Fabulous outdoor planters (and more) from Cox & Cox

Now that the evenings are getting lighter (yay!) and Spring bulbs are bringing colour to parks and gardens, I'm starting to be tempted out into the garden again. I've shared the plans I have for our allotment and my seed order is being finalised, but what about my garden?

I've mentioned before that our garden is a mature one, with lots of shrubs and so it's predominantly green. The challenge I have is to introduce colour to keep MOH from wanting to rip the whole garden out and start again. But because the trees and shrubs are large traditional bedding plants aren't always that successful, and let's be honest sometimes they have that municipal feel, don't they?

I've found though that pots are a great way to introduce colour, as not only can you control the soil (and not dig into a tree root) grouped together they can bring height and interest into the garden. 

And the pots don't have to be boring either. Just look at these, which are just a selection of the new range from Cox and Cox:
 BIRCH EFFECT PLANTERS, PHOTO CREDIT COX & COX

BIRCH EFFECT PLANTERS, PHOTO CREDIT COX & COX

 RUSTY NESTING PLANTERS, PHOTO CREDIT COX & COX

RUSTY NESTING PLANTERS, PHOTO CREDIT COX & COX

The three above aren't quite what they seem either. They're not stone as you might think, but fibreglass so they'll be easy to move around the garden, even when they're planted. The finish of these emulates silver birch, and I like the texture and age that gives. 

 GALVANISED FLUTED TROUGH, PHOTO CREDIT COX & COX

GALVANISED FLUTED TROUGH, PHOTO CREDIT COX & COX

Or there's the rusty planters, aren't they a gorgeous colour? For me they also prove that a simple design is a winner too.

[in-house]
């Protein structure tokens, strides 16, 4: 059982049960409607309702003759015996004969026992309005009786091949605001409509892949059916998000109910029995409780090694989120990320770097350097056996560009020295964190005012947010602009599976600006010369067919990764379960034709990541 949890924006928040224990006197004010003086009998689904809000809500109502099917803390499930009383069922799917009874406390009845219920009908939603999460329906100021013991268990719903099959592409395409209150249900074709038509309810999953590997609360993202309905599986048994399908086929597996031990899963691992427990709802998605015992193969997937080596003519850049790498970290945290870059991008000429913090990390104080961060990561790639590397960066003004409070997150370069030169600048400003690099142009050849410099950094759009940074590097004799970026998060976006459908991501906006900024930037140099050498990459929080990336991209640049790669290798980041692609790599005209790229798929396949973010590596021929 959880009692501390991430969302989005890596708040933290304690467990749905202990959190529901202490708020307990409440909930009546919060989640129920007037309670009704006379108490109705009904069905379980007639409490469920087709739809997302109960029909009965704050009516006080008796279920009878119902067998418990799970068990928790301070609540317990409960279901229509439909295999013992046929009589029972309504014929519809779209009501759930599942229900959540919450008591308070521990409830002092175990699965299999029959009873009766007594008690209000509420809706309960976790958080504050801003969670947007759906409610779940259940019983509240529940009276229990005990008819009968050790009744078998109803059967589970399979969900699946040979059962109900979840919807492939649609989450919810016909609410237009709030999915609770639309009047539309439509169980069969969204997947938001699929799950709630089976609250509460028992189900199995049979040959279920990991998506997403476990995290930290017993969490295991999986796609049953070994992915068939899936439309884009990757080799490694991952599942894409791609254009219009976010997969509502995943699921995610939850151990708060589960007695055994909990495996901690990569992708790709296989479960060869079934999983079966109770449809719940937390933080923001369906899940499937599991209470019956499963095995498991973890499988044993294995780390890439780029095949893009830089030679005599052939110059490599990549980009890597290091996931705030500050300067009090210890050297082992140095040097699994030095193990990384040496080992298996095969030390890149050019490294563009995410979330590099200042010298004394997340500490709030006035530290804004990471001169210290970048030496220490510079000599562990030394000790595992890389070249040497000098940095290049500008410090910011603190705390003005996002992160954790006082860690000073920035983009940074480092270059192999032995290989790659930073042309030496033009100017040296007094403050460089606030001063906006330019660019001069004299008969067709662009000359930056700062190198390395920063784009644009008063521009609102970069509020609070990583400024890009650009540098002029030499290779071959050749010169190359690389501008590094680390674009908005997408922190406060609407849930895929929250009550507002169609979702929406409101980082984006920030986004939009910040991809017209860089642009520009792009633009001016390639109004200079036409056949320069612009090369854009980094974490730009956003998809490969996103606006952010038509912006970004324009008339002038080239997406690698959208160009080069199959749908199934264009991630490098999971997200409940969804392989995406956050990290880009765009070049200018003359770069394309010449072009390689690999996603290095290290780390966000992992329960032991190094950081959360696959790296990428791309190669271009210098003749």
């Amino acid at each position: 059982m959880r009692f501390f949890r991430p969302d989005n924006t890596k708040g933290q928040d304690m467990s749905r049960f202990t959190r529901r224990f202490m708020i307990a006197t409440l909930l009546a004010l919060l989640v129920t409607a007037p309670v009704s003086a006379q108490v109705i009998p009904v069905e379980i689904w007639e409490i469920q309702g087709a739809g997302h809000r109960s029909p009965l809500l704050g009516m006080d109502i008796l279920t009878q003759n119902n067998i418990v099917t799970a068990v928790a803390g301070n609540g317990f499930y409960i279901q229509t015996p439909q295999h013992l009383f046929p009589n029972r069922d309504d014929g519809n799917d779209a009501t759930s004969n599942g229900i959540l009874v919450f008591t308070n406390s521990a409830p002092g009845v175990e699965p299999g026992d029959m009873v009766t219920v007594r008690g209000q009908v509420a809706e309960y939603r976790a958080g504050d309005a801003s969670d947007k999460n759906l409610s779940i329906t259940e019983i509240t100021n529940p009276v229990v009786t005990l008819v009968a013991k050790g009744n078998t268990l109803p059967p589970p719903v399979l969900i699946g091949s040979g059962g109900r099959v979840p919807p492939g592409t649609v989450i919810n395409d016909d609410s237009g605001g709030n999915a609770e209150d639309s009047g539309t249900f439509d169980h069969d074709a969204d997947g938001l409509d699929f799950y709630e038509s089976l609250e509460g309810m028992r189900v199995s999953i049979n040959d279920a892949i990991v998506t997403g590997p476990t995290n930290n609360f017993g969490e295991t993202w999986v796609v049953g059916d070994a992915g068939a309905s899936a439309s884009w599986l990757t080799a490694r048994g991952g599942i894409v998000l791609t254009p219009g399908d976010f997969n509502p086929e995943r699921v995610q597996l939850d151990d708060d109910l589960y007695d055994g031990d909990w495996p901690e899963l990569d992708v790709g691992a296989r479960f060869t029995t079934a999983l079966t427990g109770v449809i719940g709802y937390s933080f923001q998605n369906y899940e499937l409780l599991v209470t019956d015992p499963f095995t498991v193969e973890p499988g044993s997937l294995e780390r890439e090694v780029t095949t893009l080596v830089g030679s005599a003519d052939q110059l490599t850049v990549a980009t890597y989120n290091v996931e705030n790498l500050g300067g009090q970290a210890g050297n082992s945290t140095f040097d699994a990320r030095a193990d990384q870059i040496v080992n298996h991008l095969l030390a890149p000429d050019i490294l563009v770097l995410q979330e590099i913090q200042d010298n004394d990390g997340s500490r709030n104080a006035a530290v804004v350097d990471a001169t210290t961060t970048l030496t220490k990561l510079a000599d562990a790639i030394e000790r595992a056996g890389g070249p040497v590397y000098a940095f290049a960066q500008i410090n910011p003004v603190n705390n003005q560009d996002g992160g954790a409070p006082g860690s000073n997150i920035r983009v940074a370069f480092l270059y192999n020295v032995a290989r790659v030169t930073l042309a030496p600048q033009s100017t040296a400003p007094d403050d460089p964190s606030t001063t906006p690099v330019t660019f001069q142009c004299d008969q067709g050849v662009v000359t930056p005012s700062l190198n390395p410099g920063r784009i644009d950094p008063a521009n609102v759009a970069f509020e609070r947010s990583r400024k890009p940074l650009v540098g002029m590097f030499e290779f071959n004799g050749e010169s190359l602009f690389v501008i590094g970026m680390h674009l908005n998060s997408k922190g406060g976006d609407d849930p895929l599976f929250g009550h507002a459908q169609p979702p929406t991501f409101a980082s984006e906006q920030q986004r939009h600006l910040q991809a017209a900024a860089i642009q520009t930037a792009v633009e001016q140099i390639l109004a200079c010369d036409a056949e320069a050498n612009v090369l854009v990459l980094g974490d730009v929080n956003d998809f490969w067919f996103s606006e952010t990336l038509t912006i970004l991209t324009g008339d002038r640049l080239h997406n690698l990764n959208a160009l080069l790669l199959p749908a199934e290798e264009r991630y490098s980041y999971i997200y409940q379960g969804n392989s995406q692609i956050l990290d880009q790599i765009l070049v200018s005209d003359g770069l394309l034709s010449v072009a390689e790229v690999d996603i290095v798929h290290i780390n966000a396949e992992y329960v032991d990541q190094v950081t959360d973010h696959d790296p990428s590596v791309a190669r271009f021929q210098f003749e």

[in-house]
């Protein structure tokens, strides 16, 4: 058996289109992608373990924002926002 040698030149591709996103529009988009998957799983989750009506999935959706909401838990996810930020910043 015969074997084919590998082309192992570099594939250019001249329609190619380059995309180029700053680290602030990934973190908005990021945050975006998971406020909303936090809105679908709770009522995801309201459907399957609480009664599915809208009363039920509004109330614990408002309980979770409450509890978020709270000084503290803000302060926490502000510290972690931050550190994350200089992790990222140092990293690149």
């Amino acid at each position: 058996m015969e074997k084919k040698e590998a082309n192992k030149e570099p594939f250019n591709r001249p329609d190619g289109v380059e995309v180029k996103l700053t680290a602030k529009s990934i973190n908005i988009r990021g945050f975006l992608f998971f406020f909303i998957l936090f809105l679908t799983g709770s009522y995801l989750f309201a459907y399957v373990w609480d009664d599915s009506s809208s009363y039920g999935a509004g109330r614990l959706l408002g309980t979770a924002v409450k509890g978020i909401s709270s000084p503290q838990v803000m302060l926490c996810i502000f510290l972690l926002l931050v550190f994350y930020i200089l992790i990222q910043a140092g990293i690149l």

Troughs to edge a path

I have a small path alongside my greenhouse and I've been on the lookout for some low-level planters to help soften the edges of greenhouse. But I don't want something so big that it blocks the light to my seeds and plants busily trying to grow in there. 

My plan is to grow herbs here so when I brush past I'll catch their scent. Again I'm drawn to the simple design of this zinc trough. They'd look equally good with cheery spring bulbs in too, and as window boxes.

 

 AGED ZINC MILK CHURN, PHOTO CREDIT COX & COX

AGED ZINC MILK CHURN, PHOTO CREDIT COX & COX

Definitely not boring

Remember that I said your planters didn't need to be boring?

Well, how about a milk churn - I think it'd look great with some cheery daffodils sprouting from the top.

It'd certainly bring a smile to my face.  Although it's too late to plant Spring bulbs now - usually I plant mine in the autumn using the lasagne approach - it's not too late to add some Spring colour to your garden.  

You can pick up ready grown bulbs relatively cheaply in the supermarkets and garden centres. My bargain hyacinth last week cost just £1.49.

Or you could think a little further ahead and plan some fabulous summer displays. 

 

 AGED METAL BIRD CAGES, PHOTO CREDIT COX & COX

AGED METAL BIRD CAGES, PHOTO CREDIT COX & COX

And just because... 

I couldn't resist sharing these metal bird cages, while they're not planters as such they're definitely on my wish list. I know though I'll have a job to convince MOH we need them.  

Sigh.  

His argument, after the what are we going to do with those, would be where would we put them? And he'd have a point. I'd love to say in the conservatory, and to have that kind of conservatory. You know the airy sort that you see in stately homes?

Our conservatory has a little way to go - we're currently using ours as a bike store and general dumping area, so it's a campaign I'll leave until I'm on stronger ground. 

But who knows, maybe one day...

 

 

 

 

 

 

 

A Bit Of Everything


This is is a collaborative post with Cox and Cox, but all opinions are my own